Fetal Alcohol Spectrum Disorder: Prevalence, Relevance, and Action NCFASD Informed Virtual Conference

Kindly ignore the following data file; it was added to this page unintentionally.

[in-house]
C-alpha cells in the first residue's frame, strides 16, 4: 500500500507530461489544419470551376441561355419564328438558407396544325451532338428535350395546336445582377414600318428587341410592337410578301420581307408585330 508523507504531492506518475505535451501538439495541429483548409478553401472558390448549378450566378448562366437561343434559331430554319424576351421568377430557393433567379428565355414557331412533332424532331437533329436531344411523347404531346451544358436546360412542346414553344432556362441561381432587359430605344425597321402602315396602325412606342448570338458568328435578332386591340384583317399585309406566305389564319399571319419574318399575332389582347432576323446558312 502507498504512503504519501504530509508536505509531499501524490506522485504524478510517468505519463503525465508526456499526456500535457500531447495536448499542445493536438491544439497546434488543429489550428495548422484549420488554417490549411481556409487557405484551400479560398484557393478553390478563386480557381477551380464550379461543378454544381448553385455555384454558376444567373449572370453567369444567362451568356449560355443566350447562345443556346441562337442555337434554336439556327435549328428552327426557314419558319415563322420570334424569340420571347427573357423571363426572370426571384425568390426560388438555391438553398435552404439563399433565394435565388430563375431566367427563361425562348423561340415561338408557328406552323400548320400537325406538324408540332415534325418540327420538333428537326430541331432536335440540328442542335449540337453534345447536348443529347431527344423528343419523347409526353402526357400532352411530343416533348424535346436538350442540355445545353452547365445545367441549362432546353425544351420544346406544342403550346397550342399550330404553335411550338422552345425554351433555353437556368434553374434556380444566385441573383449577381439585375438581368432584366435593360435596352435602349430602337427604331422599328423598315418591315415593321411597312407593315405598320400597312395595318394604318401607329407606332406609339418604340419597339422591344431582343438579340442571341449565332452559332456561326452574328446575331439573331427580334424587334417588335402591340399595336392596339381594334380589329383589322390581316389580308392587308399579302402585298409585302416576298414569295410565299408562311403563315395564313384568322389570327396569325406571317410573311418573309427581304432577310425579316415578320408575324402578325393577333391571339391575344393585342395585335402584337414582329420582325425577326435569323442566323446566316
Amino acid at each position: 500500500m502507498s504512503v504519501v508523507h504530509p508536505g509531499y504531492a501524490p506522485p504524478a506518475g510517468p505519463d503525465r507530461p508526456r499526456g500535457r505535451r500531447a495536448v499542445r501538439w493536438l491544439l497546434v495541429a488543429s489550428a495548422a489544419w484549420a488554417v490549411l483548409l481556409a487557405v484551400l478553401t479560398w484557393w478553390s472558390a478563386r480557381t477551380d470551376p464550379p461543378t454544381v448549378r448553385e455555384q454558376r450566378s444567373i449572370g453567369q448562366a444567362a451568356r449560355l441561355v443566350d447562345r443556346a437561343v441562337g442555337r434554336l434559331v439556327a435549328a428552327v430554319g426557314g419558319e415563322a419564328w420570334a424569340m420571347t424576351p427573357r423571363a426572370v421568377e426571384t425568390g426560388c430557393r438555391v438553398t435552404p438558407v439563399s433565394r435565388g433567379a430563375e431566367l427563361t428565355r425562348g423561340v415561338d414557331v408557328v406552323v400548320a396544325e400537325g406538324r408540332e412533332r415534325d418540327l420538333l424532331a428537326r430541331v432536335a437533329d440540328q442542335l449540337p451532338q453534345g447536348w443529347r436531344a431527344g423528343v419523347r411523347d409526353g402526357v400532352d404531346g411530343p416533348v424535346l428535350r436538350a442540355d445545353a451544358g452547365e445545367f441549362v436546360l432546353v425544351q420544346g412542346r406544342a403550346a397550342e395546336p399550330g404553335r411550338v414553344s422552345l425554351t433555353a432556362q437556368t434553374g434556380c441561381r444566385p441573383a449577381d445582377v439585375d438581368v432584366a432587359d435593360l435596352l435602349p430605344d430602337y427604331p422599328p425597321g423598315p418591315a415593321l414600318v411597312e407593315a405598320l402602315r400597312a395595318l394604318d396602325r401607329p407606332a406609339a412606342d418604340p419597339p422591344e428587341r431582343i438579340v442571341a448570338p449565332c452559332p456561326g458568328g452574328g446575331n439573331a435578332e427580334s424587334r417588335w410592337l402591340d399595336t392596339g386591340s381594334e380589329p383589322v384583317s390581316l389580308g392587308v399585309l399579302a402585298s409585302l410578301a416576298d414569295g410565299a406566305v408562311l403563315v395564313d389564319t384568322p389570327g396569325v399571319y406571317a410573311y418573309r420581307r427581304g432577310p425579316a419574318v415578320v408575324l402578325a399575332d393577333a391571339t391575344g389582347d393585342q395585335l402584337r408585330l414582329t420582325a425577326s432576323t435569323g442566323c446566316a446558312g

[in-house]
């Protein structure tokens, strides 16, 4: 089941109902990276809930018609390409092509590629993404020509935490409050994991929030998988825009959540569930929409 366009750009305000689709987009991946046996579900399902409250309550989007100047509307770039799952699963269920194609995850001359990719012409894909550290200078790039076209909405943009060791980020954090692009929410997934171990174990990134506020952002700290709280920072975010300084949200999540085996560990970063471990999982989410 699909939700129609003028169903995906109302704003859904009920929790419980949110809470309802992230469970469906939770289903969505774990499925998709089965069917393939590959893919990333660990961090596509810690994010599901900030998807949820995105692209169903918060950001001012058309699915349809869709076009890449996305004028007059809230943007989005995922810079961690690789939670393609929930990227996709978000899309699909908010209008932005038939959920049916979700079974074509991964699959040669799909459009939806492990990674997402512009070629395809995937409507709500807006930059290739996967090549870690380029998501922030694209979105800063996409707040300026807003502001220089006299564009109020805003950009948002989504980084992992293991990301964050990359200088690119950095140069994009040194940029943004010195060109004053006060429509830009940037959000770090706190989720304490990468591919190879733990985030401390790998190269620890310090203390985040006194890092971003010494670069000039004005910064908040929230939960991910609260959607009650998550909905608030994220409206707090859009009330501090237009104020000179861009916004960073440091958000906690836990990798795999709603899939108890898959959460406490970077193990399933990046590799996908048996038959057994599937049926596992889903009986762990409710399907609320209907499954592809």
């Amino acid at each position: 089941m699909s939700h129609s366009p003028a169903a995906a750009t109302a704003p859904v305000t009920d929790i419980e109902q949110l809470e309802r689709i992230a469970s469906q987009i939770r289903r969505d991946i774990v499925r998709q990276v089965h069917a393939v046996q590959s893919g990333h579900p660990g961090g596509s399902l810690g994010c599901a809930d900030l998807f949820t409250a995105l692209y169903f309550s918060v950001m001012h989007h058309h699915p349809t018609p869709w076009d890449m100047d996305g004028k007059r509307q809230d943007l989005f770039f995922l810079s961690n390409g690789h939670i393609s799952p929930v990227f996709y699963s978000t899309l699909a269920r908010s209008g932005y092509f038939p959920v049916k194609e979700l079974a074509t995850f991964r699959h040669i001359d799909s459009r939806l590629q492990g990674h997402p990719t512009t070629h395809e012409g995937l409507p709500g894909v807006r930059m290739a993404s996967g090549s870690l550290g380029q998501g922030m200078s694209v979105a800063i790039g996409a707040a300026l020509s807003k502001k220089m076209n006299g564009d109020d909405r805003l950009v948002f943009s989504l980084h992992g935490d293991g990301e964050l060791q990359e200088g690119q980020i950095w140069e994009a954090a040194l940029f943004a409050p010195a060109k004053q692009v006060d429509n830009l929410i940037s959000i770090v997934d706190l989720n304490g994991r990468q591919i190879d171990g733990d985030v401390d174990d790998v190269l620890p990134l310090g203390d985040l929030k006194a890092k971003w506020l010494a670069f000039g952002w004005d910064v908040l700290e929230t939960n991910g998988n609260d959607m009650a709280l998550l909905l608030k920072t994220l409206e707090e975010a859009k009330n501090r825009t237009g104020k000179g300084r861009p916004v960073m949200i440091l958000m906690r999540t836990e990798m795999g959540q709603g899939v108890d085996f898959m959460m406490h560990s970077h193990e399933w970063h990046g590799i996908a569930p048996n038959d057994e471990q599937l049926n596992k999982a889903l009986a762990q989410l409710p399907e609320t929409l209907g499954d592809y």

This virtual conference will discuss how exposure to alcohol is the leading cause of intellectual and other developmental disabilities in the US. and results in a variety of developmental disability diagnoses collectively referred to as Fetal Alcohol Spectrum Disorder. About 6,000 children (or 1 in 20 children) are born annually in North Carolina with Fetal Alcohol Spectrum Disorder. To live more successfully in the community, individuals exposed to alcohol in utero must be diagnosed as early as possible. Unfortunately, only about 10% are diagnosed correctly (Chasnoff, 2015, Pediatrics); instead, these individuals receive a plethora of mental health diagnoses. The medications and therapy interventions for these mental health diagnoses are not helpful and, in some cases, harmful, because the behaviors being treated does not consider the underlying brain damage. Special strategies such as consistency, a structured environment, supervision, and the understanding that it is not that the individual is refusing to do something, but rather than s/he can’t (Malbin, 2021) do what is being asked. In addition, for those with a diagnosed FASD, accommodations in school and evidence-based treatment strategies can lead to the avoidance of negative outcomes associated with this disability. FASD is a lifelong brain-based disability which can cause school disruption, victimization, deficits in communication, difficulties in independent living, mental health and substance abuse challenges, lack of job stability, and often involvement in the criminal justice system. FASD cannot be cured.

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